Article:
Firstly, some context.
I’ve been a power-user of Logseq (if there is such a thing) for a while now and I cannot conceive of a world where I would have to “live” without it (or without something computationally equivalent).
It is a daily, almost hourly dependency and, yet, I feel I have barely scratch the surface of what I can do with it and/or of what I can get back from it.
However, maybe because of this intensive use, some things started creeping up, little by little, to a point that I cannot ignore them anymore and thus, need to be addressed.
Don’t get me wrong, if thoroughly pressed to say 10 random things about Logseq, 9 will be in the Positives column, against only 1 on the other, less agreeably, side.
In the spirit of trying to make it 10 out of 10, for my sake, but not only, I feel obliged (in a way) to present my case(s) of how and why Logseq could/should evolve. Some things are structural and, seemingly, by design and those I have to respect, even if in strong disagreement.
That leaves the others, the ones that I feel are not set in stone and that could benefit from feedback based in continuous – and heavy – use.
I’ll start with the first (the others, which’ll deem not less important, will be addressed, hopefully, in future posts) combines 2 problems and solve them both, in one fell swoop.
They initially, and for a while, appeared to me as two, discrete, entities until the day their convergence became so obvious that the solution quickly ensued.
I’m talking about:
Logseq doesn’t have an anchor link functionality (presently and to my knowledge). This is understandable because Logseq is not a mature product, yet.
But since the (Logseq) UI is HTML, implementing it should not be a stretch. This would/could/should be (very very) useful to jump freely around a page (especially in those pages that continue below the fold – and I have quite a few of those).
Also, in one of my use cases, I sometimes have an index-type page, where I explicitly link many related pages and/or blocks, alphabetically sorted and grouped by first letter. The ability to jump to any letter is really a must in those.
Right now, in Logseq, left-clicking in the block dot and left-clicking on a block reference elicits the same behavior: that same block is presented, alone, replacing the current view. This never made sense to me. Since day 1.
I tried (hard) to accommodate to this but my brain doesn’t want to hear about it… What do I (it) expects to happen, in each case? Well clicking the block dot seems a natural mapping: like you are singling out the entire block. So, no problem there.
The problem is when I left-click a (any) block reference I (it) expect to actually jump to the location of that block. This (expected) behavior seems so obvious to me that I (still) get genuinely surprised when I go into the zoomed, isolated block (instead of “physically” jumping to that block).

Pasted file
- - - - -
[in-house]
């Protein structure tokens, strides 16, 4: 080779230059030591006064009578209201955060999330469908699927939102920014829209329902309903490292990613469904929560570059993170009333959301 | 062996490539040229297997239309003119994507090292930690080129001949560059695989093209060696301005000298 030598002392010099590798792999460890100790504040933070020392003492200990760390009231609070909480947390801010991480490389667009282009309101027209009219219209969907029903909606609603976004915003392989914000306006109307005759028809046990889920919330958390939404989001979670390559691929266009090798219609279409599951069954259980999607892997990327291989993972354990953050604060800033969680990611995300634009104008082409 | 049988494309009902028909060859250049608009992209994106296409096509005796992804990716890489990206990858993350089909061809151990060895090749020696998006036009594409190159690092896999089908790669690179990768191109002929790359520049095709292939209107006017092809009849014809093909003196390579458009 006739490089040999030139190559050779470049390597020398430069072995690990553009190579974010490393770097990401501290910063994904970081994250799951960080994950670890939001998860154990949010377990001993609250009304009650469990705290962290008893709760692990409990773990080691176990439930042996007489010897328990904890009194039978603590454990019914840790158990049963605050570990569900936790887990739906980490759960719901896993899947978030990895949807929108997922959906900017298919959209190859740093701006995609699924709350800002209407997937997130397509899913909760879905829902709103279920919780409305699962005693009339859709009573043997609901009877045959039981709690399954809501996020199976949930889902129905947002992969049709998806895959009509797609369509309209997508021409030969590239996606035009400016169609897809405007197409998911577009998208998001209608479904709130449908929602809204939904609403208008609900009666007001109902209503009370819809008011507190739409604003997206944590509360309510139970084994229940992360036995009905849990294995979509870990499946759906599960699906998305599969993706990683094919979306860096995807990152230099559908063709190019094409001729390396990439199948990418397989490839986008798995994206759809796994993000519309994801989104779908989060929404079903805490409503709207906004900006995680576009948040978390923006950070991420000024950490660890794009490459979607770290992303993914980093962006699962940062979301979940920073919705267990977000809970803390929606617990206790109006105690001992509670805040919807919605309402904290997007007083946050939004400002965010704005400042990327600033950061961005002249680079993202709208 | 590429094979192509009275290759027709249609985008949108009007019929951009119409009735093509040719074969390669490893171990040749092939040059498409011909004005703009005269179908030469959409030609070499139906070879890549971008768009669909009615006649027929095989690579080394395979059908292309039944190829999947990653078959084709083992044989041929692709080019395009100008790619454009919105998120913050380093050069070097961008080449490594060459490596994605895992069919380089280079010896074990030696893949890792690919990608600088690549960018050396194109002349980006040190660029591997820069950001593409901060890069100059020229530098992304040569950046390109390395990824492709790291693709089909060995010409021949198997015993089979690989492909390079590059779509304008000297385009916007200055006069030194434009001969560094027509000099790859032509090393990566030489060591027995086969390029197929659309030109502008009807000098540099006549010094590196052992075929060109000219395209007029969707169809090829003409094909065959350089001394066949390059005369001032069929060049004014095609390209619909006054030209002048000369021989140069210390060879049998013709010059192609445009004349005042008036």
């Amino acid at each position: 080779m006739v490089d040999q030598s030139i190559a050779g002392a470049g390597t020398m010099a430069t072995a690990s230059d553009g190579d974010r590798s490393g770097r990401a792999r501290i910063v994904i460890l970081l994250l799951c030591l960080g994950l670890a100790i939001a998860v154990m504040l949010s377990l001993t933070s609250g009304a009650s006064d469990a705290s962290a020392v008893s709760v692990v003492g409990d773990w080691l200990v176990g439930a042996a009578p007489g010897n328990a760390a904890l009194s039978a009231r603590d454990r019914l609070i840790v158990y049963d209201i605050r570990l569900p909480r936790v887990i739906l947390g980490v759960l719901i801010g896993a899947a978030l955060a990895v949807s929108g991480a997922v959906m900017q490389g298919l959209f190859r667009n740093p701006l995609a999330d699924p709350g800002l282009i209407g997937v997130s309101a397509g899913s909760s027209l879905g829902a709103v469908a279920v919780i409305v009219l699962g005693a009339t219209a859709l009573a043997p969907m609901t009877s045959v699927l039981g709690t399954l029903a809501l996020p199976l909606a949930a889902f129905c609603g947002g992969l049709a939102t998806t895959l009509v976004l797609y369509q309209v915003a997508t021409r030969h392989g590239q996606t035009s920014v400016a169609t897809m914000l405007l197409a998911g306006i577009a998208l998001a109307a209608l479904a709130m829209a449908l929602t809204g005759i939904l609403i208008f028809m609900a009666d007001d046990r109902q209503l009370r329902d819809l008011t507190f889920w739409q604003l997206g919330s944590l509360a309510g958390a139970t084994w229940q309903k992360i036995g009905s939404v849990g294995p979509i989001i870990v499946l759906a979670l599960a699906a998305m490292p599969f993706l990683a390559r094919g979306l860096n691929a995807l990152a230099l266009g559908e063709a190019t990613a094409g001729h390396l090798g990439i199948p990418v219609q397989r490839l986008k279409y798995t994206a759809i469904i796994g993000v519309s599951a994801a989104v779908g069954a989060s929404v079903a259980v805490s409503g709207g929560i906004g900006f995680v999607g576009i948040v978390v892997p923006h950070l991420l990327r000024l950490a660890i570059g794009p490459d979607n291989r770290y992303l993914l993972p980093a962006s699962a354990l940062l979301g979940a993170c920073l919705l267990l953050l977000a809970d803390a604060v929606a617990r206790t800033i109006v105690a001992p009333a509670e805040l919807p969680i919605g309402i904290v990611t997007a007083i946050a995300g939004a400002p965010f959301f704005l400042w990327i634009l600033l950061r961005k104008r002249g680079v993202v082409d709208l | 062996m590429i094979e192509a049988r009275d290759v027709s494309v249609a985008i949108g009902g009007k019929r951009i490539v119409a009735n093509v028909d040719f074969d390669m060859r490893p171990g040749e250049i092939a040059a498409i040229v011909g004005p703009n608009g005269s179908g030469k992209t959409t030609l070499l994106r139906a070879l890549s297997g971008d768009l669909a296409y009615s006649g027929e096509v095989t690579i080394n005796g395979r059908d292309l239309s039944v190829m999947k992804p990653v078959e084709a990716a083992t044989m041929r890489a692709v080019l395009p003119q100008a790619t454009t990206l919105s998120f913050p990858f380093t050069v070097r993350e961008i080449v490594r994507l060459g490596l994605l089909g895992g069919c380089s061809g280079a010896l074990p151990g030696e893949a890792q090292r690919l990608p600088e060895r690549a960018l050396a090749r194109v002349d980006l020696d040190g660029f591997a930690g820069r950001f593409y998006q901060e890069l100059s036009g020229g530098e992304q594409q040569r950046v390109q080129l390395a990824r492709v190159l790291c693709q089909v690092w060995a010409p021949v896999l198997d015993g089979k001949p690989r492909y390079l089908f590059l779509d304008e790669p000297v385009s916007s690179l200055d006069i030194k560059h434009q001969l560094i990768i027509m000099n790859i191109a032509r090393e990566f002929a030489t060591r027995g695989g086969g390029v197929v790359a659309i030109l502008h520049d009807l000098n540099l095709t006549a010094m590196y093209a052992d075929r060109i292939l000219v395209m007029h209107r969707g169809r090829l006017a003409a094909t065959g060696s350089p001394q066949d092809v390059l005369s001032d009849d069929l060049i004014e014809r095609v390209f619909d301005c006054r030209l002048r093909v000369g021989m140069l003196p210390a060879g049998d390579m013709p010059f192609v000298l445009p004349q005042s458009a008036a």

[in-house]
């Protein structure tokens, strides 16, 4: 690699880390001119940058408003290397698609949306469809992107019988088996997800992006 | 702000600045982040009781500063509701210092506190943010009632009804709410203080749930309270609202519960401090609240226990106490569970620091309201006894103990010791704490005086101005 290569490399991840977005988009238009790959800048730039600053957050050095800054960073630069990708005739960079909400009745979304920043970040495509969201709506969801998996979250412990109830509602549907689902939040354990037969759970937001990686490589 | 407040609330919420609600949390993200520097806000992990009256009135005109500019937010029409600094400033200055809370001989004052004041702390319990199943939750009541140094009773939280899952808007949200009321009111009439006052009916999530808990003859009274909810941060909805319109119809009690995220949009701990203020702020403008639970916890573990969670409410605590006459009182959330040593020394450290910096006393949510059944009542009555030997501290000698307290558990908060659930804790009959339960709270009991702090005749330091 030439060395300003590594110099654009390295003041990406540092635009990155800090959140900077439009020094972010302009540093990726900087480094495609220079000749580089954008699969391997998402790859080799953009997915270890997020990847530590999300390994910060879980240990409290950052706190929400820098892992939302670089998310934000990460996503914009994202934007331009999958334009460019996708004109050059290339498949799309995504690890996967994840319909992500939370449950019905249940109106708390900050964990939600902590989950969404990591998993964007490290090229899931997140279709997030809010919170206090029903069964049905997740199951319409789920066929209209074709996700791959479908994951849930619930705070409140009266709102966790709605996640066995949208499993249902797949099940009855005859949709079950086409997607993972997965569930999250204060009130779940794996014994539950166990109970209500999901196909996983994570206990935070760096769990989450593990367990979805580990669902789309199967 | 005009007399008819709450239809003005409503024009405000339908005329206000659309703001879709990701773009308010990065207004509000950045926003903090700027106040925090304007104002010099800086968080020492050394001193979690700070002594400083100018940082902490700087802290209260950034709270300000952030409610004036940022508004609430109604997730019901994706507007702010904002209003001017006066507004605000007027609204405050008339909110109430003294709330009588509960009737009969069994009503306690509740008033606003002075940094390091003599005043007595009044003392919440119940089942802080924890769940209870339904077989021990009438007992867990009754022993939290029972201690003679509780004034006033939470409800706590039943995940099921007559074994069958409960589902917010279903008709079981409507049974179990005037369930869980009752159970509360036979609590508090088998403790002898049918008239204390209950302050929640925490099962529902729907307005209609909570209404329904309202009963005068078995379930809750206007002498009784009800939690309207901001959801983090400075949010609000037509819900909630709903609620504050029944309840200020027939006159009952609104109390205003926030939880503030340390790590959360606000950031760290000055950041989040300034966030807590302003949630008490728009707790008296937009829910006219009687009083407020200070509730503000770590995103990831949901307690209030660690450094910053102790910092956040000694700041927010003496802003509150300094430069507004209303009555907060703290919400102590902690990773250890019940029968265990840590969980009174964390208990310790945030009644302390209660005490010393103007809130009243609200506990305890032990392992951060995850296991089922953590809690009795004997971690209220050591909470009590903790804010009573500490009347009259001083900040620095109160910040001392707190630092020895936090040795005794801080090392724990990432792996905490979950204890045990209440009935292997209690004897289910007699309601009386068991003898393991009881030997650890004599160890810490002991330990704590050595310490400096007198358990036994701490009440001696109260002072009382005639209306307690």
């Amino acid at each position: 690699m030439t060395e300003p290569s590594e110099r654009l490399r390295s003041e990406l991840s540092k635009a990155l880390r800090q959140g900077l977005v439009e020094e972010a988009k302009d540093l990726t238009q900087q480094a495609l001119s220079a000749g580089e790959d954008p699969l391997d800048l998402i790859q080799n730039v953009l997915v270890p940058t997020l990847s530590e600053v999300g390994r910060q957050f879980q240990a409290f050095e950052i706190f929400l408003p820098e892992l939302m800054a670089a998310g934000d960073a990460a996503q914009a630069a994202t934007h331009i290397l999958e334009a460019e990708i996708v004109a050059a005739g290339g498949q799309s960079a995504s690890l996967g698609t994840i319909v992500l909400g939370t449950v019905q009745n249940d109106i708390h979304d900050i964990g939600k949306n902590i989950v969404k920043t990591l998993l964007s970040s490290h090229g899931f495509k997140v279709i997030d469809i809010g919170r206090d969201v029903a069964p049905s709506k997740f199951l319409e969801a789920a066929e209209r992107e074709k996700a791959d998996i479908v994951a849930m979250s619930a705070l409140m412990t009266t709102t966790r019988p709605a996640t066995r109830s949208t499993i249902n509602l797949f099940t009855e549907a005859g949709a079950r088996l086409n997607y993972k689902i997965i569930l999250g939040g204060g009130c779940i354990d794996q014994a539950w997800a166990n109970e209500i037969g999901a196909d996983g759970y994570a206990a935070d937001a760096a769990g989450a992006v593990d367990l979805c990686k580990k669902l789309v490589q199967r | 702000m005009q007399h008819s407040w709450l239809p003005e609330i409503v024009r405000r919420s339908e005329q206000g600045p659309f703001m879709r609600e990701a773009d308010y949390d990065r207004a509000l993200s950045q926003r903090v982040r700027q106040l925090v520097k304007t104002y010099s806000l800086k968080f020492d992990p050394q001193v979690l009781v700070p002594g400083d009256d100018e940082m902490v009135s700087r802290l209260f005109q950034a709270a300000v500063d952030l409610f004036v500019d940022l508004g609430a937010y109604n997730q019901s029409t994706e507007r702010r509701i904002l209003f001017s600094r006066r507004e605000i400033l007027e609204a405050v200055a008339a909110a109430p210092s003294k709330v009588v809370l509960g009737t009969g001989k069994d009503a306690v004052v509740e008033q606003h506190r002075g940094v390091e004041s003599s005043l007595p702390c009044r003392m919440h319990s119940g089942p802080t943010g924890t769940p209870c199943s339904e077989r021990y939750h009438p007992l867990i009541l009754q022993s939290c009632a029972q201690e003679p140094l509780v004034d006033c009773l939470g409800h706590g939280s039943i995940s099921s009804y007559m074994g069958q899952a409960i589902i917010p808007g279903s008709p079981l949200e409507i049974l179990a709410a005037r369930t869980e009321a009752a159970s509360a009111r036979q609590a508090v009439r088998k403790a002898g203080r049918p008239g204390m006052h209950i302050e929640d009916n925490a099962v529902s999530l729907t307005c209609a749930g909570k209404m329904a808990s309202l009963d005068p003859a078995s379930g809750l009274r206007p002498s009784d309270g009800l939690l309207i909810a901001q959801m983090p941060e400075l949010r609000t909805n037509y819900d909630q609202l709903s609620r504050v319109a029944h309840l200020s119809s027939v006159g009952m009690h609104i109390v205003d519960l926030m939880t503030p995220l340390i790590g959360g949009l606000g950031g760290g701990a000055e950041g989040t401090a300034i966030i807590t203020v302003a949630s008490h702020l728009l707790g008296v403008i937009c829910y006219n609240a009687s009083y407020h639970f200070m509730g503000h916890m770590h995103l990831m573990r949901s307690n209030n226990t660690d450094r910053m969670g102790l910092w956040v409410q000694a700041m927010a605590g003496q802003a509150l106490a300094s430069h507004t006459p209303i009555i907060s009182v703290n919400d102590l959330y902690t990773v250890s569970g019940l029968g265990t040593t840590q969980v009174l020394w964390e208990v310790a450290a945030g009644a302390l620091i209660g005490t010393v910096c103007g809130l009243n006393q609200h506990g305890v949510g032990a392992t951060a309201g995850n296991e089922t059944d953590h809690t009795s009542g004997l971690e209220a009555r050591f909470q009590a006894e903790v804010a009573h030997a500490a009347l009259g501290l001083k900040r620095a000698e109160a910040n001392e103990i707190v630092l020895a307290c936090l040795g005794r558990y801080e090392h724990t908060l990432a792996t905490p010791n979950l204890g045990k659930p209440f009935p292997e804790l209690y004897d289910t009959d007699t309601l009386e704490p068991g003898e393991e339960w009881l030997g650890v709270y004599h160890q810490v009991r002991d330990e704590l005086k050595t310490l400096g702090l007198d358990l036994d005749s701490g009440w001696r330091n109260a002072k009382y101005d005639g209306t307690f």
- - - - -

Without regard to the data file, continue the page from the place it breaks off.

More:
Coincidentally enough, want I expect here already happens somewhere else. To see this please try searching for something that will bring a block (denoted with a B) as a result. Now, if you click on it, you’ll directly go to that block, or better, to the position of that block, inside its parent page.
This is what should also happen when clicking a block reference. Exactly the same behavior. No lost context, no lost positional/relative sense (the place of a block and what is around it is also valuable information, otherwise lost with the current functionality).
And, the zooming/isolation of a block would still available – from the original block. To go to block zoom/isolation from a block reference would cost an extra click (which is a small price to pay for a much needed functionality). Even if most people prefers the current way I dare to venture that there are enough people that would like it to change – and so this could be a settings switch, allowing each user to choose his/hers desired behavior.
Better still. If you carefully see, the solution I presented for the 2nd problem also solves the first one!
For me this is all about consistency/congruency (thusly unburdening the brain from having to differentiate between these behaviors). In that same spirit I’ll share how I (usually) link pages and blocks.
Linking Page (the normal way):
[[Fancy Page Name]]
Alternative (using an alias):
[Fancy Page Alias]([[Fancy Page Name]])
which renders as
[[Fancy Page Alias]]
Linking Block (my normal way):
[((Fancy Block Alias))](((621e464a-8170-4b07-8f91-7fccf76225a4)))
which renders as
((Fancy Block Alias))
This results in much more clear links – even if I sometimes use the normal block link (in some cases):
Thank you kindly.
After writing this I’ve found the following, related, post:
I still decided to keep mine because I feel it makes a stronger and more comprehensive case for change and its implications.